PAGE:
# Determinants of 2 by 2 and 3 by 3 Matrices

Hi there. This post is about the linear algebra topic of computing determinants of 2 by 2 and 3 by 3 matrices. This post will go over the formulas and not through the cofactor method. The cofactor method in computing determinants will be in a different post.

Introduction

The determinant of a matrix is a number. On its own it does not have much application but it does influence a lot of results in the mathematical field of linear algebra.

The notation for the determinant of a matrix Ais often denoted by . Sometimes instead of having the square brackets like these [ ], you would have vertical bars (like absolute values) denoting the determinant of a matrix. Here is a 3 by3 determinant example:

Computing 2 by 2 and 3 by 3 Determinants

There is an alternate and easier way of computing determinants for 2 by 2 and 3 by 3 matrices. We have formulas and memory aids to compute such determinants. These do not work for higher dimensional matrices such as 4 by 4 or a 1000 by 1000 matrix.

Two by Two Determinant Case

Suppose the 2 by 2 square matrix A is of the form:

The determinant of A is .

Given a 2 by 2 square matrix A of the form as above and the determinant is non-zero then the inverse of matrix A is:

The entries and are switched and entries and switch signs. In addition, you see why the determinant has to be non-zero. The math police will be after you if you divide by zero!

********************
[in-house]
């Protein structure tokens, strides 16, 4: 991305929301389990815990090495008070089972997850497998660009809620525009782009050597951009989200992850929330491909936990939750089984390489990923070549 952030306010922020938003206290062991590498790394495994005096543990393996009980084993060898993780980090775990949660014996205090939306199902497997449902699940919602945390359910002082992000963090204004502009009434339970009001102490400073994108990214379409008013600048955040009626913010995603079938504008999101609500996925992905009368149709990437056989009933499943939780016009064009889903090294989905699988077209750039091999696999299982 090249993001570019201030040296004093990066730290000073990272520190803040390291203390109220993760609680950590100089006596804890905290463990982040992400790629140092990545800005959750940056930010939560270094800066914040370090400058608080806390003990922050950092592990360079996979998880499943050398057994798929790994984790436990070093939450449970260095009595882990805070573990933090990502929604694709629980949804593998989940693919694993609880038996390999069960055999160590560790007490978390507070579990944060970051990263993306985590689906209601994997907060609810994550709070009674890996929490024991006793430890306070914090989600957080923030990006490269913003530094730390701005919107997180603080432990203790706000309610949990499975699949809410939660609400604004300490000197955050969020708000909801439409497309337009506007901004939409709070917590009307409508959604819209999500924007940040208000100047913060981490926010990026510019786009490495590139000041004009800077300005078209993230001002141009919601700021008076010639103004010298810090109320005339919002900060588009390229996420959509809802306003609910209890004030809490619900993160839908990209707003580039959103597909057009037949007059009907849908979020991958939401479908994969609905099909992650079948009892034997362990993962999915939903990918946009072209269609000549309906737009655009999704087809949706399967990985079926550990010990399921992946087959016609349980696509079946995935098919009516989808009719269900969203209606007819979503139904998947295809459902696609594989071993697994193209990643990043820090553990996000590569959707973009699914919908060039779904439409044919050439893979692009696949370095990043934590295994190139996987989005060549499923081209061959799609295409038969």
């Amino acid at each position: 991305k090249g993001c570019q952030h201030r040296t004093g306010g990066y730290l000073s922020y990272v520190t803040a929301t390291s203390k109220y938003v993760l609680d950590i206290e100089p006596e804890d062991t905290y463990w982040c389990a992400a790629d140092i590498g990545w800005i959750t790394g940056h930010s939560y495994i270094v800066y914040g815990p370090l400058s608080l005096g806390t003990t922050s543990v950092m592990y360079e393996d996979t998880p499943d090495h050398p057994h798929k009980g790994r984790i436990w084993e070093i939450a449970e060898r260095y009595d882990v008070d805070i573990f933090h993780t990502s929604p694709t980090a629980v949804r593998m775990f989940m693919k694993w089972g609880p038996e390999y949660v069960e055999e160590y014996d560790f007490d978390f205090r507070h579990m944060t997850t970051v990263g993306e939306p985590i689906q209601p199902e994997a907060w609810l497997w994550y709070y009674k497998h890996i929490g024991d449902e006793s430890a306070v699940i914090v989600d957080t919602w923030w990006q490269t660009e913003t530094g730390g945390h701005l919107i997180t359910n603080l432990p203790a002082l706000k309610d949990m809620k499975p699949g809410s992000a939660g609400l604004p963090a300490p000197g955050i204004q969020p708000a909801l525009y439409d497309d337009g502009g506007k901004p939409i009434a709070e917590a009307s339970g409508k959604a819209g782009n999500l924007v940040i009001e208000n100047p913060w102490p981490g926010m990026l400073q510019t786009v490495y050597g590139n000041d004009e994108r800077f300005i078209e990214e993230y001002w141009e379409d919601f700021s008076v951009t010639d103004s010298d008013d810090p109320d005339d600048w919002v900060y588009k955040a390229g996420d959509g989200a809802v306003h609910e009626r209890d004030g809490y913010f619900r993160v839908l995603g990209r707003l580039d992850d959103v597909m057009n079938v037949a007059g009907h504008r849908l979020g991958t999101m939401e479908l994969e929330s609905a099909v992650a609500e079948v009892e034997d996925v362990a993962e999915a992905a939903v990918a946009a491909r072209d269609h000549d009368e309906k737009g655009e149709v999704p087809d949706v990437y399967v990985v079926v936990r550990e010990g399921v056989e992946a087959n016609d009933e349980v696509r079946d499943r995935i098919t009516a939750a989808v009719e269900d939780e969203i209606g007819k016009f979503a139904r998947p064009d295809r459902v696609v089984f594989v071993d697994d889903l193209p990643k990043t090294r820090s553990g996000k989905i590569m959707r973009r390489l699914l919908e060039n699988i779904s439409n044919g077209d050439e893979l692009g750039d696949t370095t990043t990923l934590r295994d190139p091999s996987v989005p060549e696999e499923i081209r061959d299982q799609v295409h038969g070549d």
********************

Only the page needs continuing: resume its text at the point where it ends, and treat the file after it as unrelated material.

Three by Three Determinant Case

The formula for computing the determinant of a 3 by 3 matrix is more involved than the 2 by 2 case but it is not too hard once you understand it.

Suppose the matrix A is of the form:

To compute the 3 by 3 determinant, we add another a,b,c column and add another d,e,f column to the right side of A. A picture below will help illustrate this.

The “Tricky” Part

It is somewhat long to explain in words. If you would like a visual (and summary) of the below steps, please refer to the image below.

Starting from the top left entry we draw a downward right diagonal line to get one of six terms which is . Then from entry in row 1, column 2 draw another downward right diagonal line to get the term . Continue from in row 1, column 3 and to the same to obtain .

(Recall that row 1 is the top row of the matrix and column 1 is the most left vertical column.)

So far we have .

To obtain the last three terms we do a similar procedure but starting from the top right and we go to the downward left direction. Also, these next three terms out of six are negative.

Starting from top right , make a downward diagonal left line to get the term . From the second in the fourth column, we get and the last term gets us .

From these three terms we have .

The determinant of the matrix A for a 3 by 3 matrix is:

.

I don’t know about you but this looks nasty to memorize. It is better to memorize the steps in obtaining this determinant than the formula.

I have included an image illustrating the method and formula for the 3 by 3 determinant.
These examples will show how the formulas are used in computing determinants for 2 by 2 and 3 by 3 matrices.

The inverse of a 3 by 3 matrix does not involve its determinant.

These images are from my own camera phone.